Even the most creative and transformational leaders recognize that strategy and performance are not just about thinking differently from other companies. They are also about caring more than other companies – about colleagues, about how the organization conducts itself in a world with endless opportunities to cut corners and compromise on values. Sure, new business models allow innovators to transform the sense of what’s possible in their industries. But sustaining performance is as much about cultivating a spirit of grassroots energy, enthusiasm, and engagement as it is about unleashing a set of game-changing ideas.
In other words, you cant be special, distinctive and compelling in the marketplace unless you create something special, distinctive, and compelling in the workplace. As an organization or a team, your strategy is your culture; your culture is your strategy. The most successful companies work as distinctly as they compete. Does yours?
Organisations of all shapes and sizes create artifacts to explain themselves to the outside world, from annual reports to shareholders to slick marketing collateral for customers. But leaders who want their colleagues to work as distinctly as they compete also create artifacts that explain the organization to itself – language and rituals and materials that capture what it means to be part of something special and communicate the kinds of commitments that people make to another.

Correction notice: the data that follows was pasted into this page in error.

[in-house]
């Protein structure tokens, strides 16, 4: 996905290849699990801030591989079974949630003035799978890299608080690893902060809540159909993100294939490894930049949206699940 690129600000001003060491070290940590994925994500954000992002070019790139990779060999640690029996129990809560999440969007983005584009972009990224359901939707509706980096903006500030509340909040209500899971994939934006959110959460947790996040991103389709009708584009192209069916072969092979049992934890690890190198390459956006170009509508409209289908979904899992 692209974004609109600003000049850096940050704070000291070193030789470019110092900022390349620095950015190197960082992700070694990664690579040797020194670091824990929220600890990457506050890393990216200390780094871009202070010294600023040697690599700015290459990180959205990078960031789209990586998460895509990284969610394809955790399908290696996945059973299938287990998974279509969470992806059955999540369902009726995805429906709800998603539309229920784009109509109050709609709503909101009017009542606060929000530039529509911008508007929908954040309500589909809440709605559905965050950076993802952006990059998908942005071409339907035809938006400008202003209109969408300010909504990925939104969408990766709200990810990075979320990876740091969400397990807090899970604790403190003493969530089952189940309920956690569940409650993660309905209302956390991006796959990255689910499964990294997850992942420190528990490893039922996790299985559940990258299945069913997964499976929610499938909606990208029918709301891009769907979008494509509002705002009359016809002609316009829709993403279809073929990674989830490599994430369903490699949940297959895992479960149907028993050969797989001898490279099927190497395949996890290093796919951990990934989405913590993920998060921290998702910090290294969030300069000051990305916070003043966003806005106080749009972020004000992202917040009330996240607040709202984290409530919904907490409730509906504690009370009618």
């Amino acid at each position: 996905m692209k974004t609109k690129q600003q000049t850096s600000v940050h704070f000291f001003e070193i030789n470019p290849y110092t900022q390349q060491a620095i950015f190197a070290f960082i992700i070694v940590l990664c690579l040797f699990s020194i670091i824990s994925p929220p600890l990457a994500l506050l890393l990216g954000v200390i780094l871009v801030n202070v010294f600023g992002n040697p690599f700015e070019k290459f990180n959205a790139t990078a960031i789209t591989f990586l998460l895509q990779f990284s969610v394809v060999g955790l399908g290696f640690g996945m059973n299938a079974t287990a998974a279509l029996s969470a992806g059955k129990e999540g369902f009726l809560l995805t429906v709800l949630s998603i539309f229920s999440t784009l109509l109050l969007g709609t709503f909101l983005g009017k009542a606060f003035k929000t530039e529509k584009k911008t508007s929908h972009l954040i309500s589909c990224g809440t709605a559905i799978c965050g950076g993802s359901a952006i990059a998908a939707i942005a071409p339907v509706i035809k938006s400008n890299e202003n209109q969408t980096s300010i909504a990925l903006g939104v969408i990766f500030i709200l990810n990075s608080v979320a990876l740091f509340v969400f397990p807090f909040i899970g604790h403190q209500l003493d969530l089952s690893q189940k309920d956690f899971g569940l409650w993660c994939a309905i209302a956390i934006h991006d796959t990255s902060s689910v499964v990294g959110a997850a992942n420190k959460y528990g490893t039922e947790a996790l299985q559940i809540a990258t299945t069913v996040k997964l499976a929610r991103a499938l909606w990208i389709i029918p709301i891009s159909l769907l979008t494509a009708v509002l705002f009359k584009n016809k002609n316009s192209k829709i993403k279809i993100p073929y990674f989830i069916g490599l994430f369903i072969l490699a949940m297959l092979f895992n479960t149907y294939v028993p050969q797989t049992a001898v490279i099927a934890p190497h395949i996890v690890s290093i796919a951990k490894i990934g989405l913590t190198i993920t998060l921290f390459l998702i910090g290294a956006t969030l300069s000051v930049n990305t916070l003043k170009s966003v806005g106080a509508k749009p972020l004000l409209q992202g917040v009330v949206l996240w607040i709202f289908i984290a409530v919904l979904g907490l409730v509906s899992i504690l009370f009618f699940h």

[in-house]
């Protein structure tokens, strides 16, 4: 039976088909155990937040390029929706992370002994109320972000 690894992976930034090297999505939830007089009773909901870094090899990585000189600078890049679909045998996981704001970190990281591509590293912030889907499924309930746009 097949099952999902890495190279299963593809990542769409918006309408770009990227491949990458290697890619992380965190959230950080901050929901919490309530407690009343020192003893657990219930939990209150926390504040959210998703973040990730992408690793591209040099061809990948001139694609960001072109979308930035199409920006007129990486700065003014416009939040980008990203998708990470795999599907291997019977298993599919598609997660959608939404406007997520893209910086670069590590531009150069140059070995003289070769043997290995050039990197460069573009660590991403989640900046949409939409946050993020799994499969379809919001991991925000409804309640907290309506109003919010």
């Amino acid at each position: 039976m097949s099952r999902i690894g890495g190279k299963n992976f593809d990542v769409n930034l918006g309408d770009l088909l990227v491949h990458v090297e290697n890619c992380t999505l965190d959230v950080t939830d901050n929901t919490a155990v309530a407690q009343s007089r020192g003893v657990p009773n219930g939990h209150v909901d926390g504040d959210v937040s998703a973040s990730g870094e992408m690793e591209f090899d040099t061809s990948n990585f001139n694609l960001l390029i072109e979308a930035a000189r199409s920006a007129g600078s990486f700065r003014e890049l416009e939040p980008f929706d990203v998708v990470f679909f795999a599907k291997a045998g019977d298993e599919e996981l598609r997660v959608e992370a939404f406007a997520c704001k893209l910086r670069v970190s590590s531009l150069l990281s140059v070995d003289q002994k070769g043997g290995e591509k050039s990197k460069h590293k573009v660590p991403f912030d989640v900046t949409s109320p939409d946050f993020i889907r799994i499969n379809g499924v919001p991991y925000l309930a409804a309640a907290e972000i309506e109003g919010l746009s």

Perhaps the most compelling workplace artifact I’ve come across is the annual Zappos Culture Book published by the fast growing online fashion retailer. It’s an amazingly creative and energetic document that runs to hundreds of pages, and serves as a platform for rank and file employees to explain what makes them tick as people, what makes Zappos tick as an organization, and how their personal values are in sync with the value proposition around which Zappos has built its business.
The ten ‘core values’ that define life at Zappos area touch off-beat – ‘create fun and a little weirdness’ or ‘be adventurous, creative, and open-minded.’ The Zappos Culture book which gets bigger and weirder every year, is truly off the charts – a blend of art, poetry, and assorted riffs and rants that describes how Zappos people work and live. CEO Tony Hsieh works hard to get the most heartfelt and outsized contributions from his colleagues, in part by vowing that he will not tone down or edit what they write – and that he will make the book available to any job candidate, customer, or supplier who asks for it.
What would a ‘culture book’ at your company look like? How would people at every level explain why they have signed on to be part of the organization and why they could not imagine working with any other organization? How would they express the sense of camaraderie that holds them together, the sense of identity that connects how the company behaves in the marketplace with how they operate in the workplace? You don’t have to make your ‘culture book’ available to the outside world. But what if it became everybody’s favorite read inside the company, a shared expression of what it means to be part of something meaningful and do something important.